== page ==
This alley is blocked by yet another iron gate, this one featuring the famous figure depicted on Chichen Itza’s Temple of the Descending God.

So, what is La Ciudad Maya?

Page through the January and February 1982 sections at the archives of the Diario de Yucatan at the Biblioteca Carlos Menendez on Avenida Colon in Garcia Gineres and you won’t find a single word about this mammoth complex of buildings, dedicated by the President of Mexico and the Governor of Yucatan that same month.

Rather, you’ll see news of the president’s disastrous visit to Yucatan and the peso’s collapse; both incidents that far trumped whatever was happening behind the Parque del Centenario in terms of public interest.

The archives’ supervisor, a bookish and formal and eminently helpful Yucatecan lady who’s usually a fount of information, has no idea what La Ciudad Maya was or is.

The people I was able to speak with who live along Calle 84 have no idea, either.

Beryl Gorbman, who has lived here the better part of twenty five years, has no idea, but she vaguely recalls it being the home of a gay cabaret at some point.  Whatever its original intended purpose was, it looks as though Mexico’s economic collapse prevented it from ever fulfilling that purpose.

It is the proverbial tree falling in the woods.  Nobody was around to hear it, and if it did make a sound, its echoes have long died out, eclipsed in the annals of Mexican history by far more pressing concerns.

For an update on this story, with photographs of La Ciudad Maya as it was in 1997, click here.

All photos copyright 2011, Expats Anonymous.

11 Comments leave one →
  1. June 12, 2011 8:23 am

    More Mayan ruins, right in the heart of Mérida. Amazing to me I have never noticed the place…as a walker and centro resident, I thought I knew the area fairly well. I’ll have to take a look.

    It’s interesting that it is so hard to find out about the place. Obviously there is a good story here.

  2. June 12, 2011 10:35 am

    Marc: I added a map to the end of the post so you can see where it is, and get a nifty aerial view. Happy exploring!

  3. mcm permalink
    June 13, 2011 7:25 pm

    Ah ha — an alternative site for the ”Museum of Maya Civilization”…who knew?

  4. June 13, 2011 10:09 pm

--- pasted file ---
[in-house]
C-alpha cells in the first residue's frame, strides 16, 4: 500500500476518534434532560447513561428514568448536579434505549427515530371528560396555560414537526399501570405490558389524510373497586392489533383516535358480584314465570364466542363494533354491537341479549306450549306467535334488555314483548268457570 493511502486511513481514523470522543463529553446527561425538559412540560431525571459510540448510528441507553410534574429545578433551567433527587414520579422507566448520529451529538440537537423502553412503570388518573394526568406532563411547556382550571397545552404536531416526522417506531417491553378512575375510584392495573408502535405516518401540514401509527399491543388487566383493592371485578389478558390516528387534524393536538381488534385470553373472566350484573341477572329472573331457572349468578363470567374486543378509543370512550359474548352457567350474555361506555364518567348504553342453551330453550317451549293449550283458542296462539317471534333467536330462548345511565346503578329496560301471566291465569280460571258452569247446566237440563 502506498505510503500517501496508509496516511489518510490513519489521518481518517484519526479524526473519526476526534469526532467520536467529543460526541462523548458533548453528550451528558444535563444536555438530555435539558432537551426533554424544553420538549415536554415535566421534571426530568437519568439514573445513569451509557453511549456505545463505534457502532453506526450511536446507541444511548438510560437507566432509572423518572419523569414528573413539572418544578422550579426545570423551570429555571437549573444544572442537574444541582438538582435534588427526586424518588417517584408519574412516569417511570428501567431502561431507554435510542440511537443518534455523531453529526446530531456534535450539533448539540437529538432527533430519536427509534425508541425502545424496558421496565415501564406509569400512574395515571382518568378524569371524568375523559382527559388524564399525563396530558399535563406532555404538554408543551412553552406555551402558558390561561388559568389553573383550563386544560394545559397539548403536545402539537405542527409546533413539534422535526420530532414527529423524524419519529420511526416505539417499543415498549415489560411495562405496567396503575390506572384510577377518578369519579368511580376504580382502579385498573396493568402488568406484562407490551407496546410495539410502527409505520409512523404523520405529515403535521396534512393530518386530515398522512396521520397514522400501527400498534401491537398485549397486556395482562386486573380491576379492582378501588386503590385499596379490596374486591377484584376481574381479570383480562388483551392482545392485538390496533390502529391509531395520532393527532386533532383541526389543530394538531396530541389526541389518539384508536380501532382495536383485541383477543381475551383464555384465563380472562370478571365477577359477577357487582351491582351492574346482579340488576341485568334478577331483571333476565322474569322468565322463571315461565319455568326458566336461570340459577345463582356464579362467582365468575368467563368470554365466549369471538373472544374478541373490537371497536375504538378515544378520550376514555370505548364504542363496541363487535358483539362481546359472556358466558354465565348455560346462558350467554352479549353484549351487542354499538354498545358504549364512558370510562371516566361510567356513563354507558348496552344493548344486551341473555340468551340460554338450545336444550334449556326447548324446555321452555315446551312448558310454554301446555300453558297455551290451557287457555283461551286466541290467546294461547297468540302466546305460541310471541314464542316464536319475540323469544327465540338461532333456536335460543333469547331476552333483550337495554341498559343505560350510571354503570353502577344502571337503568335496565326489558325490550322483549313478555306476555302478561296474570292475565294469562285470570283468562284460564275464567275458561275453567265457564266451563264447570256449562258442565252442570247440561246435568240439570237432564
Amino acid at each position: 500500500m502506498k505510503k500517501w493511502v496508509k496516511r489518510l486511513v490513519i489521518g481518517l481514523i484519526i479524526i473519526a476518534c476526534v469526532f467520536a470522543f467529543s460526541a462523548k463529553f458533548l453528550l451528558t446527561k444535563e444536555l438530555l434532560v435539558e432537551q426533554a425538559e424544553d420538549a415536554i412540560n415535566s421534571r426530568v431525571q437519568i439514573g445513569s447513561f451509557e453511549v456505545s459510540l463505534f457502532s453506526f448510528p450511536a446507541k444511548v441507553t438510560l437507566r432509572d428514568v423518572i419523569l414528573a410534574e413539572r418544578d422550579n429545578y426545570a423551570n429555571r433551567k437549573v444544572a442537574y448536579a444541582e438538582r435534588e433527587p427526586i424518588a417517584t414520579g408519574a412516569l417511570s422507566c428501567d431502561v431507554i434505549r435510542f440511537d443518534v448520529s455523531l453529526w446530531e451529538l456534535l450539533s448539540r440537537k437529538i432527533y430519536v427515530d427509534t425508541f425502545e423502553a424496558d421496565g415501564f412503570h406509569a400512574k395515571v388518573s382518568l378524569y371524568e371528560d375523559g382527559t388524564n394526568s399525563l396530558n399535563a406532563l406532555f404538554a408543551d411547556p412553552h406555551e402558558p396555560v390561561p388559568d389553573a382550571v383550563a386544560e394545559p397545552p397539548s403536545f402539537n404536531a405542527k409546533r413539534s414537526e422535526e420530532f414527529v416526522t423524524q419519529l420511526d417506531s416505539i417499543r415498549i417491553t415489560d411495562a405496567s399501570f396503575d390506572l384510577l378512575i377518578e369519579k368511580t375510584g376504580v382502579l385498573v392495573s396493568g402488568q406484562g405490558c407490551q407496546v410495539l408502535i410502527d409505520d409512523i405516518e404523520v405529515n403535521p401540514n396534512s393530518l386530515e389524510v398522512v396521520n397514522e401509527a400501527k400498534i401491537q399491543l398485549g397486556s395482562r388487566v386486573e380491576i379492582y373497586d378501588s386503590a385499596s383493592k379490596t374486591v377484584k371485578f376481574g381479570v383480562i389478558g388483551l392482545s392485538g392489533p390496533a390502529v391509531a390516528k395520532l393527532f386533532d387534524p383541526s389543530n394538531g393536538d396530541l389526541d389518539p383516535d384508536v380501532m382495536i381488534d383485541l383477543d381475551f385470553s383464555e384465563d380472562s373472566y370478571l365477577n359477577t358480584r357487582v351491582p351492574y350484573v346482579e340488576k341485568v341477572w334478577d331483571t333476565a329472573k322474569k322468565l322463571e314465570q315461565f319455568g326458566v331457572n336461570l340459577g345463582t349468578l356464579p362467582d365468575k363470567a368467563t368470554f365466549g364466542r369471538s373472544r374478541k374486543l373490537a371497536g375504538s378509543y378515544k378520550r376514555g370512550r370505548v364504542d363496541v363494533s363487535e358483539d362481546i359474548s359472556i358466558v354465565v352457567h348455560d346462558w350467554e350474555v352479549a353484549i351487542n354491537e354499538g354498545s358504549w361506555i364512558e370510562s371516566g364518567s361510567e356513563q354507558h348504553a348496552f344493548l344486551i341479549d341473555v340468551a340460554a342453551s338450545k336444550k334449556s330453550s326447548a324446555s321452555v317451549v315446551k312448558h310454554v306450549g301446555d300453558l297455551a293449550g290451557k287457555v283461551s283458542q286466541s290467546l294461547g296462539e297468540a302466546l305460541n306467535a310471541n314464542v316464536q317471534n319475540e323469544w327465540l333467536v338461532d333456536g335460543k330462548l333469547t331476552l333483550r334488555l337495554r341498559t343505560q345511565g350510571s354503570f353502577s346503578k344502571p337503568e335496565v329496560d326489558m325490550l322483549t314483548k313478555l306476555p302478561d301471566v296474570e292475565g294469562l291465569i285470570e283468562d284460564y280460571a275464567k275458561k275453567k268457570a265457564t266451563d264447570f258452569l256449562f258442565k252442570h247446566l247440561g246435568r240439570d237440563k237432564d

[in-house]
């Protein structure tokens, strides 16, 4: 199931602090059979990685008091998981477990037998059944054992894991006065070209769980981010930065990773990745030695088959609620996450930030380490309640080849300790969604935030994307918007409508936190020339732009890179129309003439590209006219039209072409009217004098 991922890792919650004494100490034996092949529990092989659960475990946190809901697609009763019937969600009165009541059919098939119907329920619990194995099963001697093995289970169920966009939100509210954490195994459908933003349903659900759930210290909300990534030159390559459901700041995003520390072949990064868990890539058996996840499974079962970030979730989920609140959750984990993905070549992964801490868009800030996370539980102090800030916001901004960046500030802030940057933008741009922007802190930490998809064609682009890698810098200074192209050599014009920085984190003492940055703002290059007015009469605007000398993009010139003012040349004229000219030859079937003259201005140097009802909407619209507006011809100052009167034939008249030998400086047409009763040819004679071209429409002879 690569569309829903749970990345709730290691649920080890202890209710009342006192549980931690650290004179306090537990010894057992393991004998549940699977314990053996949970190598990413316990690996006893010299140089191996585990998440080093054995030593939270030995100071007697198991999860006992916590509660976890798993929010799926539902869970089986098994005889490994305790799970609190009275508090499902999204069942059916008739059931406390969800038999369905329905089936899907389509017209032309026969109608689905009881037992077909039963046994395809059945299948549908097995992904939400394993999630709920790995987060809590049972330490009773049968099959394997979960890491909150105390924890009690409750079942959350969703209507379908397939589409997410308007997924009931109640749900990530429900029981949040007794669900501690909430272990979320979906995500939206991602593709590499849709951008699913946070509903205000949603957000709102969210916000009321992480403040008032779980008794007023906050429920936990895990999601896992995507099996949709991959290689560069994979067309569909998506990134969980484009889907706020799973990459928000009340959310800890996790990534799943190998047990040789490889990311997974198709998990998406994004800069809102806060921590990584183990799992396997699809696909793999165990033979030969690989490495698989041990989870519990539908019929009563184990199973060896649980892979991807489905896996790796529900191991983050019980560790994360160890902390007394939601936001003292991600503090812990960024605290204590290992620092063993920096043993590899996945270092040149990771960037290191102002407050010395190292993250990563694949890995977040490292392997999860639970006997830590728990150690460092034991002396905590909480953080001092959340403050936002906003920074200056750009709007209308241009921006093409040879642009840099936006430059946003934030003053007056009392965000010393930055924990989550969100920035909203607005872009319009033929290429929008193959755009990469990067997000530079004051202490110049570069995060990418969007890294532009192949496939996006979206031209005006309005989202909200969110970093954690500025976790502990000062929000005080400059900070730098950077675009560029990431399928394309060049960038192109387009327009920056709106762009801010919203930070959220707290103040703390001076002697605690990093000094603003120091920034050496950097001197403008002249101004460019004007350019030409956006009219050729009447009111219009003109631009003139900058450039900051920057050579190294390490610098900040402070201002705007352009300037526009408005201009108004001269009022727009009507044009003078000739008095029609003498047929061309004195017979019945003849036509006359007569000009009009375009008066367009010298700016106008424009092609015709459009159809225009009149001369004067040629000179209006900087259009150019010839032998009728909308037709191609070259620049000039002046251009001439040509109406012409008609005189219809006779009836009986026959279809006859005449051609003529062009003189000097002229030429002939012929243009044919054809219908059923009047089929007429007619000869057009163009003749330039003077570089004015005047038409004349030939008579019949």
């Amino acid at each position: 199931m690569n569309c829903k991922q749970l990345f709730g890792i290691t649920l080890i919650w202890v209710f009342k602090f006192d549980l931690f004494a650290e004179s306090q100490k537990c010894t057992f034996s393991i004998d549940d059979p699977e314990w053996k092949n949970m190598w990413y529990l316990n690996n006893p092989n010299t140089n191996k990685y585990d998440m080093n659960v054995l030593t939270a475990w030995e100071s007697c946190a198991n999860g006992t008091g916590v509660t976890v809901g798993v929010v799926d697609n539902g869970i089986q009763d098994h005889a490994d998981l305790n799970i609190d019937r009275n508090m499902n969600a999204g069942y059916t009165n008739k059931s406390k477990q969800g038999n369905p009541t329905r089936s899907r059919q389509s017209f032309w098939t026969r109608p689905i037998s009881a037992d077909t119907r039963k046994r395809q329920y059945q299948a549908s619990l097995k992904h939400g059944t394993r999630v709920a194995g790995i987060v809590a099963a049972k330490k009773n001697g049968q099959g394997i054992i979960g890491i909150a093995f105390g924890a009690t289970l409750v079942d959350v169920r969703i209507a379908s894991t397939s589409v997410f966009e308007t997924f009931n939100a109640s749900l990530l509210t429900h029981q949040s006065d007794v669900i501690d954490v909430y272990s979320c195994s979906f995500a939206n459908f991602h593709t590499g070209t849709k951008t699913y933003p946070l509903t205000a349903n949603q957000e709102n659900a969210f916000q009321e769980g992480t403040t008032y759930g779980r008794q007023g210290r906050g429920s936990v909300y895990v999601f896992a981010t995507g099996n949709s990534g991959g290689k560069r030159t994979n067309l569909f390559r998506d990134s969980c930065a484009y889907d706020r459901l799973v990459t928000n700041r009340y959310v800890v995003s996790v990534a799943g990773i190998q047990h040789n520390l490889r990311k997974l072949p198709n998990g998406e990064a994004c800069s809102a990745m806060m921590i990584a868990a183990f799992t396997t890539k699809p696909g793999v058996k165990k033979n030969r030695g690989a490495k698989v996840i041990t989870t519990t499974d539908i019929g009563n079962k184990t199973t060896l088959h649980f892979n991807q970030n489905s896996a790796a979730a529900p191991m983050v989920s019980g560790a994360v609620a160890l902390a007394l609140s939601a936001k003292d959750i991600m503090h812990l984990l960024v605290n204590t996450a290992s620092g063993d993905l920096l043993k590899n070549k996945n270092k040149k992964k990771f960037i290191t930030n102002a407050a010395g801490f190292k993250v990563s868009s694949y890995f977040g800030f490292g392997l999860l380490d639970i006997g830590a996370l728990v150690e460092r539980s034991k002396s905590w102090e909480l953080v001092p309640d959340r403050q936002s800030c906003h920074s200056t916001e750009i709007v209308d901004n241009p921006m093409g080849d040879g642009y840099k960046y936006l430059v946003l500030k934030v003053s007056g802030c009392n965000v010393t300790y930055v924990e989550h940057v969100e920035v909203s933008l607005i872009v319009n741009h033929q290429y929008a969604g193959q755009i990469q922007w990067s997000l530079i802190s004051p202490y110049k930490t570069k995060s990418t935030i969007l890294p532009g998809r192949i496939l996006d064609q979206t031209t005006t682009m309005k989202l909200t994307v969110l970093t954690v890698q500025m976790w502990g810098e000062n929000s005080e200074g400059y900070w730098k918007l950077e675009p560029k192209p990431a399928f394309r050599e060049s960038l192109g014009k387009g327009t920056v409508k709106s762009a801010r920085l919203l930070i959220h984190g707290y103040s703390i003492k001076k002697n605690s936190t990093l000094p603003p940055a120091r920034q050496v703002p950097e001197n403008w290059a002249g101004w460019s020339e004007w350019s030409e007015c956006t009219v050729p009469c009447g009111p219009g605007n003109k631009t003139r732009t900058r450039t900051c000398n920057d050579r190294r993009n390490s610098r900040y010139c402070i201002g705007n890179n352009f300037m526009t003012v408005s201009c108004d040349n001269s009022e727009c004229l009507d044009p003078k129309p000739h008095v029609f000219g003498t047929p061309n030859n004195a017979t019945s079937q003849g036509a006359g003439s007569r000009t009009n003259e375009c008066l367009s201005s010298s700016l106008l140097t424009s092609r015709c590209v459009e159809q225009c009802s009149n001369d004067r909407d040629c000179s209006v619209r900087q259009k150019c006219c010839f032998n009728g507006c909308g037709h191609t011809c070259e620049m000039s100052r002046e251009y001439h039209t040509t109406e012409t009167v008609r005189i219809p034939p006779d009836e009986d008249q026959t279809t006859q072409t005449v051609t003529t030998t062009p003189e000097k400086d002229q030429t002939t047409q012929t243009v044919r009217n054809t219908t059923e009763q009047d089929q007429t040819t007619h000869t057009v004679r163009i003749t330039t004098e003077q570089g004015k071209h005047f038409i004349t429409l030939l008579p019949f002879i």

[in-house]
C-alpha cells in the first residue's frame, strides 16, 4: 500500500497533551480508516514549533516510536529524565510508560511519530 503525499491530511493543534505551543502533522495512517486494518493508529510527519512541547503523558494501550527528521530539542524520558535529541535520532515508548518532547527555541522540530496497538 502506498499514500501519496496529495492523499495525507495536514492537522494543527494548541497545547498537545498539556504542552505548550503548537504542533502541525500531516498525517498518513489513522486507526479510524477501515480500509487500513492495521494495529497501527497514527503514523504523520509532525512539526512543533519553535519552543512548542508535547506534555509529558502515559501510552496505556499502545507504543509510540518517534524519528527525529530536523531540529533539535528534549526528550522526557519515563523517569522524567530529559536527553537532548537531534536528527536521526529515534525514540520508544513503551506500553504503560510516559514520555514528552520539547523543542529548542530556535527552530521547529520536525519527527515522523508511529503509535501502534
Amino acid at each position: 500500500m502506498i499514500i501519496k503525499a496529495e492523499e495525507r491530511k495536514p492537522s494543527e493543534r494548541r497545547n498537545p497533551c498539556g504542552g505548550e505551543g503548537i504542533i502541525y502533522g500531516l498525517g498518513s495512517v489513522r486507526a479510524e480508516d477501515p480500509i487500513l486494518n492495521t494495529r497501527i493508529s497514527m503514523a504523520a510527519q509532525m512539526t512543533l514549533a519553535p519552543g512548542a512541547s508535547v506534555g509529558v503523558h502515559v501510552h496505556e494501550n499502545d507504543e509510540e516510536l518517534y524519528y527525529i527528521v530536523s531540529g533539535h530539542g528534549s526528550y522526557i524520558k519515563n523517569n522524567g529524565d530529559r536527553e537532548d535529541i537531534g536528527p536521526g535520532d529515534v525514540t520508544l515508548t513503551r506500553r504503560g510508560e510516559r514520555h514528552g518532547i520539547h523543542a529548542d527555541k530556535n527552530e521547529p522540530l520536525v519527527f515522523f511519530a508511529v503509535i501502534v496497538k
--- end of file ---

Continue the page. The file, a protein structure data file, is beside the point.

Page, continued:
MCM: Exactly! It’s practically ready to go!

  5. June 14, 2011 3:34 pm

    Enjoyed the well researched post, You guys really get around.
    As you mentioned, I was in one of the buildings when it was a night club. I remember a young man with no clothes on dancing to hearty applause by a roomful of seemingly heterosexual men. Ah, the mysteries of Merida.

  6. June 17, 2011 9:02 pm

    Beryl, you are a veritable “estuche de monerías”. What haven’t you done–I mean, witnessed?

    This is a fascinating article. Your well-chosen chronology of the times hooked me right at the beginning. It just got better after that. Thanks for the photos. They capture the eerie Maya abandonment theme well.

  7. June 18, 2011 2:38 am

    Thank you for your kind comments, Jody. I can’t remember if you’re in Merida or not, but if/when you are, you should go check it out! There is a lot to see that I didn’t include here.

  8. June 18, 2011 2:07 pm

    I’ll be in the White City July 5th-12th. La Ciudad Maya is now on the list of things to see while walking very slowly in high humidity and heat and thinking about the next cold drink. How will I recognize you if I should run into you?

  9. June 18, 2011 3:29 pm

    I’ll be researching in the Biblioteca Carlos Menendez, wearing a ski mask.

  10. Virginia E. Miller permalink
    July 6, 2011 10:58 pm

    I lived in Merida in 1997 when La Ciudad Maya was a thriving nightclub–I had no idea it had been abandoned, nor that it was so mysteriously unremembered now. There cannot possibly be two of these complexes! They alternated shows–imported Cuban dancers (who lived in the complex), very popular with local and visiting foreign men, and then a “typical” Maya show with the tray with glasses on it on the head, etc. I didn’t see a performance but have tons of slides of the exterior and interior. I am currently writing an article on neo-maya architecture in Merida so ran across this image while trying to locate one of the long-gone Cine Maya.


  1. La Ciudad Maya As It Used To Be « Expats Anonymous